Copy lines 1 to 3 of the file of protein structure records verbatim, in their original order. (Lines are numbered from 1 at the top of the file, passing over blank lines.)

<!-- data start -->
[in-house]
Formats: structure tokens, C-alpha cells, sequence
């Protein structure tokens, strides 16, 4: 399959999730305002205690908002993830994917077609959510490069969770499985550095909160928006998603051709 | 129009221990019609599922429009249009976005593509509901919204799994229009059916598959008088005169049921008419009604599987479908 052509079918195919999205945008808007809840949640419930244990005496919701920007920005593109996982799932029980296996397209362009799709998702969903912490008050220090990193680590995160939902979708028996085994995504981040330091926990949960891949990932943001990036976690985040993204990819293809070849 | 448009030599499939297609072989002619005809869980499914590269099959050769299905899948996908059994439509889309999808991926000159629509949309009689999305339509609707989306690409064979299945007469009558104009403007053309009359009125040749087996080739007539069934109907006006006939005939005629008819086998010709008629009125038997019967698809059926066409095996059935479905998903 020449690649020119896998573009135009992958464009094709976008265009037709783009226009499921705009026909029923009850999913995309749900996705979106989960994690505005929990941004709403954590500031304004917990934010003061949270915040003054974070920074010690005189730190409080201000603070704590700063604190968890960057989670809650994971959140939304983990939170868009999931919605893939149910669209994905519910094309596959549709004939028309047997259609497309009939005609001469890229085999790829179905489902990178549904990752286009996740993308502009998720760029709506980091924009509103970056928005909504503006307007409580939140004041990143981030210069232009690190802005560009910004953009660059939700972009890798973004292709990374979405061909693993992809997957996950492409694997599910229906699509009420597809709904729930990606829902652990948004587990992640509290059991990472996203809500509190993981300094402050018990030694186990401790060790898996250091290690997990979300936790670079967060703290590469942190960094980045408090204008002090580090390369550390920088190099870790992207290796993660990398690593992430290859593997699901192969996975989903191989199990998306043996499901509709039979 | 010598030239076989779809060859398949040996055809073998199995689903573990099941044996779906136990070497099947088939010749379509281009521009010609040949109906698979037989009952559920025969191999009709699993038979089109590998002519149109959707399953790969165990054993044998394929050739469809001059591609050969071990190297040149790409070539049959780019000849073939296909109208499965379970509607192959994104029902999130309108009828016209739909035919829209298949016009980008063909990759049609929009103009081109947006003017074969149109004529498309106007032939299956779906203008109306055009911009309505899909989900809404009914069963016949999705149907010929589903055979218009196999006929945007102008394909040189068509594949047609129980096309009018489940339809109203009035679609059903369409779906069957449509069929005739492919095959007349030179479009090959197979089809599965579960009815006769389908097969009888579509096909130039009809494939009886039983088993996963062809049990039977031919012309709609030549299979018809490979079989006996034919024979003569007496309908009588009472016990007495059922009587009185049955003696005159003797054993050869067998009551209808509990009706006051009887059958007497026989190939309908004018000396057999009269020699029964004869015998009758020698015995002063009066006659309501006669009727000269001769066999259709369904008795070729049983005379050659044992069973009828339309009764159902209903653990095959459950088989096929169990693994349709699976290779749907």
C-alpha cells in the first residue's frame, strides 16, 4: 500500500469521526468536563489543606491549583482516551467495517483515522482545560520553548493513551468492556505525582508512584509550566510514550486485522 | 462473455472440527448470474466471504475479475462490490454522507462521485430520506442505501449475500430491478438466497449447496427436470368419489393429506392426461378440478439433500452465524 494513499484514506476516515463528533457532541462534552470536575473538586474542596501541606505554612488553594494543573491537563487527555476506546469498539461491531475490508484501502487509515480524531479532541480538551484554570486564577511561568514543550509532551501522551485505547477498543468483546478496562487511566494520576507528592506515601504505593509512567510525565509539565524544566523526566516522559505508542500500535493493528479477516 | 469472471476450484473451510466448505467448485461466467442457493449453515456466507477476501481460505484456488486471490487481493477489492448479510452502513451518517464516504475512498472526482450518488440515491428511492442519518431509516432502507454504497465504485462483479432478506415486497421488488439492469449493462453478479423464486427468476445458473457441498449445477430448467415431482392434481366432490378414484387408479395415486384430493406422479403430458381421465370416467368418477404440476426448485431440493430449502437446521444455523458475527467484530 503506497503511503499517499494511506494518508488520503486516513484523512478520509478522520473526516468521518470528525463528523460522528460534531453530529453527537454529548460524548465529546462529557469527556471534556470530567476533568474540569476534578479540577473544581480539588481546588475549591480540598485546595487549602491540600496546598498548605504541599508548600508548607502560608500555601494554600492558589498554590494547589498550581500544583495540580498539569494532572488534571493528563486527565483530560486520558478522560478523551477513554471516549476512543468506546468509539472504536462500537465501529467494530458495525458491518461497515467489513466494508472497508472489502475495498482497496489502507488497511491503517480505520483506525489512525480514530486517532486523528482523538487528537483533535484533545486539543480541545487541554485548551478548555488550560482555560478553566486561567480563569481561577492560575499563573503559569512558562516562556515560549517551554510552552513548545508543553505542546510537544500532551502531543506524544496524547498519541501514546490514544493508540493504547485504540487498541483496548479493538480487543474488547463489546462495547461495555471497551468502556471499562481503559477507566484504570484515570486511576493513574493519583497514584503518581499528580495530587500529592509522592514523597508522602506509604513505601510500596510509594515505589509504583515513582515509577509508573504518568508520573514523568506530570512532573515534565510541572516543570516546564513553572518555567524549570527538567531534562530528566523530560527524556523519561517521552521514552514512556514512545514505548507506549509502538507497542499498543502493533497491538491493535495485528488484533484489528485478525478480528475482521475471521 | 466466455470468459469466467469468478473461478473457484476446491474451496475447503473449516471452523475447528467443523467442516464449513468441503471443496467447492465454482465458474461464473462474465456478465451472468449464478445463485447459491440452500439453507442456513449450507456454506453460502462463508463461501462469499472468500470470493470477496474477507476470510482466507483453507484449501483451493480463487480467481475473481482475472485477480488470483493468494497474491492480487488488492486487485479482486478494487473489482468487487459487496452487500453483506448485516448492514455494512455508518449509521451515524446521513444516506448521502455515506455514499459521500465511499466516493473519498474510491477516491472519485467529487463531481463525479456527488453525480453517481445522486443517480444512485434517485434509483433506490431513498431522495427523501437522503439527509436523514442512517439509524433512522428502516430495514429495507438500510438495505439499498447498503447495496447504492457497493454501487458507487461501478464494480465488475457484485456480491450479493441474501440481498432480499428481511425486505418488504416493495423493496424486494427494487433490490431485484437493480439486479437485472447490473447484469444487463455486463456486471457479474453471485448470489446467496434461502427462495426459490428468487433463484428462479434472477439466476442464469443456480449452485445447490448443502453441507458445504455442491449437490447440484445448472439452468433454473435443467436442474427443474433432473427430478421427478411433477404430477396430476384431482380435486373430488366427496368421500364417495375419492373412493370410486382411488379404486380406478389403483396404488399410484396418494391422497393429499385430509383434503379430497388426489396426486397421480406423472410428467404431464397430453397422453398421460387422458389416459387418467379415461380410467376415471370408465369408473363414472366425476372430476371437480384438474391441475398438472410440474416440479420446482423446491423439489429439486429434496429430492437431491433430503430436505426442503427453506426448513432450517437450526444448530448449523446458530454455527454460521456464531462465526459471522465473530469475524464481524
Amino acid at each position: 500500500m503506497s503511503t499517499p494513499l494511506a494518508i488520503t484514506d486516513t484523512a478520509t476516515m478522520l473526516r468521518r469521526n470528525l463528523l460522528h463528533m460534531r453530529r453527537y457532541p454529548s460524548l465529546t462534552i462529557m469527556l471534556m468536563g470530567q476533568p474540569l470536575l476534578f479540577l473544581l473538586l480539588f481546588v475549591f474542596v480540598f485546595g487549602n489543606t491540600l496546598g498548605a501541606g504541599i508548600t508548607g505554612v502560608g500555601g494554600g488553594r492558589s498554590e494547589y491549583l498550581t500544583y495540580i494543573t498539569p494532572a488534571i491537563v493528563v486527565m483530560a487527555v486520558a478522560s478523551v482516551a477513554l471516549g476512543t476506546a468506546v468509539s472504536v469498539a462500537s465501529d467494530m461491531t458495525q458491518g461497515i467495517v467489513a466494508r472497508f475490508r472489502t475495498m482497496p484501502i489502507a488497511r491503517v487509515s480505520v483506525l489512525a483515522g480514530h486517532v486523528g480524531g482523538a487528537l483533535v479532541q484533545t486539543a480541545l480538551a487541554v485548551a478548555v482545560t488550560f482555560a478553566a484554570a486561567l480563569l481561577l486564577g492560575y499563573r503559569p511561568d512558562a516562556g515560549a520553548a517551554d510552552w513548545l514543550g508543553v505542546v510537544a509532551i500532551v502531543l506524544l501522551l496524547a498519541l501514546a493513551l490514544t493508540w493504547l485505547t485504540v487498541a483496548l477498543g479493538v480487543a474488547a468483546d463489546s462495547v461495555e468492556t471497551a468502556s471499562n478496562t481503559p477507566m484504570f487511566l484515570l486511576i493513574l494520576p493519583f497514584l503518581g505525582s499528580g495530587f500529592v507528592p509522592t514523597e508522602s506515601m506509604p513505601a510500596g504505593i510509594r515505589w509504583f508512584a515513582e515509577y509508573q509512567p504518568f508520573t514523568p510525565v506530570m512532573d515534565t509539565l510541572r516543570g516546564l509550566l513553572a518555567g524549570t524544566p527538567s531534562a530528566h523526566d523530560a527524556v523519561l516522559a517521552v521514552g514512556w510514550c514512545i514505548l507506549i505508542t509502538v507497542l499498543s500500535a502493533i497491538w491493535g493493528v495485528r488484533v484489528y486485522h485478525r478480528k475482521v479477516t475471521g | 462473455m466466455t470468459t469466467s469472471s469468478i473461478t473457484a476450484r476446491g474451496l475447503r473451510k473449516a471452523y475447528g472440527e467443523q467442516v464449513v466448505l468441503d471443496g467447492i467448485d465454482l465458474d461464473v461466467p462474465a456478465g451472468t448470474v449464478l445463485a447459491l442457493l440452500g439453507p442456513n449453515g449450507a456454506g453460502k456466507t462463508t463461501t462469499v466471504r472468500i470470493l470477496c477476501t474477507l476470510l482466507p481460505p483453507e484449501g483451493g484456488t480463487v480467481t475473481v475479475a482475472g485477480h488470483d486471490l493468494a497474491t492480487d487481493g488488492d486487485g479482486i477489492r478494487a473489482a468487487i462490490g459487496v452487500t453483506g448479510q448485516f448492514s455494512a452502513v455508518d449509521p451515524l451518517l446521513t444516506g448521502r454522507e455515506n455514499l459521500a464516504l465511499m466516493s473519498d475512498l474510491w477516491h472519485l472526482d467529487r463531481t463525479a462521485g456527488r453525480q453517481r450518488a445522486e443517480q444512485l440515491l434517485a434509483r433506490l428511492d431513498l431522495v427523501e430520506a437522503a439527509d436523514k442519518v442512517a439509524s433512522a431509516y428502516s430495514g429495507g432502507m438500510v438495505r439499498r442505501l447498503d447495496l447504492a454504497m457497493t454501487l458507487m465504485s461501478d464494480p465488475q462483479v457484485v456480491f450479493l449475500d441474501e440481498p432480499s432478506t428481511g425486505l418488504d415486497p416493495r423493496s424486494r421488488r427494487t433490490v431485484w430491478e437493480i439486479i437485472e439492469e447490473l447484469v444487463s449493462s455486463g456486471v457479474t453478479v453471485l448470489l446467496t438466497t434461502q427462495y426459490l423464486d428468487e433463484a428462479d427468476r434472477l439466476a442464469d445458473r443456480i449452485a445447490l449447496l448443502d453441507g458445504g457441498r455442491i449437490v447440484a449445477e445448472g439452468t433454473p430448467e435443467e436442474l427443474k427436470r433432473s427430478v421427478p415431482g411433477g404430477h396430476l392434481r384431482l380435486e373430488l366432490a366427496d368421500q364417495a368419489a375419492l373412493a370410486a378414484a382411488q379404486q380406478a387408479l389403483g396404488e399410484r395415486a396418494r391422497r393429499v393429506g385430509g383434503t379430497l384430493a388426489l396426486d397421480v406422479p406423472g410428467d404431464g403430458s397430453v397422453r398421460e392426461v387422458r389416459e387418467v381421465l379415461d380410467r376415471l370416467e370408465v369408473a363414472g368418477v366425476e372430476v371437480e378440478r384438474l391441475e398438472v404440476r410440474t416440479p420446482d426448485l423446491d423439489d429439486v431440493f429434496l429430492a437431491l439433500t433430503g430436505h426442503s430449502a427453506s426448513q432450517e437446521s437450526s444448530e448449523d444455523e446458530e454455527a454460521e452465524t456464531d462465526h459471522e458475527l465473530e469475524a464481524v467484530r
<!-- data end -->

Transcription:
[in-house]
Formats: structure tokens, C-alpha cells, sequence
């Protein structure tokens, strides 16, 4: 399959999730305002205690908002993830994917077609959510490069969770499985550095909160928006998603051709 | 129009221990019609599922429009249009976005593509509901919204799994229009059916598959008088005169049921008419009604599987479908 052509079918195919999205945008808007809840949640419930244990005496919701920007920005593109996982799932029980296996397209362009799709998702969903912490008050220090990193680590995160939902979708028996085994995504981040330091926990949960891949990932943001990036976690985040993204990819293809070849 | 448009030599499939297609072989002619005809869980499914590269099959050769299905899948996908059994439509889309999808991926000159629509949309009689999305339509609707989306690409064979299945007469009558104009403007053309009359009125040749087996080739007539069934109907006006006939005939005629008819086998010709008629009125038997019967698809059926066409095996059935479905998903 020449690649020119896998573009135009992958464009094709976008265009037709783009226009499921705009026909029923009850999913995309749900996705979106989960994690505005929990941004709403954590500031304004917990934010003061949270915040003054974070920074010690005189730190409080201000603070704590700063604190968890960057989670809650994971959140939304983990939170868009999931919605893939149910669209994905519910094309596959549709004939028309047997259609497309009939005609001469890229085999790829179905489902990178549904990752286009996740993308502009998720760029709506980091924009509103970056928005909504503006307007409580939140004041990143981030210069232009690190802005560009910004953009660059939700972009890798973004292709990374979405061909693993992809997957996950492409694997599910229906699509009420597809709904729930990606829902652990948004587990992640509290059991990472996203809500509190993981300094402050018990030694186990401790060790898996250091290690997990979300936790670079967060703290590469942190960094980045408090204008002090580090390369550390920088190099870790992207290796993660990398690593992430290859593997699901192969996975989903191989199990998306043996499901509709039979 | 010598030239076989779809060859398949040996055809073998199995689903573990099941044996779906136990070497099947088939010749379509281009521009010609040949109906698979037989009952559920025969191999009709699993038979089109590998002519149109959707399953790969165990054993044998394929050739469809001059591609050969071990190297040149790409070539049959780019000849073939296909109208499965379970509607192959994104029902999130309108009828016209739909035919829209298949016009980008063909990759049609929009103009081109947006003017074969149109004529498309106007032939299956779906203008109306055009911009309505899909989900809404009914069963016949999705149907010929589903055979218009196999006929945007102008394909040189068509594949047609129980096309009018489940339809109203009035679609059903369409779906069957449509069929005739492919095959007349030179479009090959197979089809599965579960009815006769389908097969009888579509096909130039009809494939009886039983088993996963062809049990039977031919012309709609030549299979018809490979079989006996034919024979003569007496309908009588009472016990007495059922009587009185049955003696005159003797054993050869067998009551209808509990009706006051009887059958007497026989190939309908004018000396057999009269020699029964004869015998009758020698015995002063009066006659309501006669009727000269001769066999259709369904008795070729049983005379050659044992069973009828339309009764159902209903653990095959459950088989096929169990693994349709699976290779749907």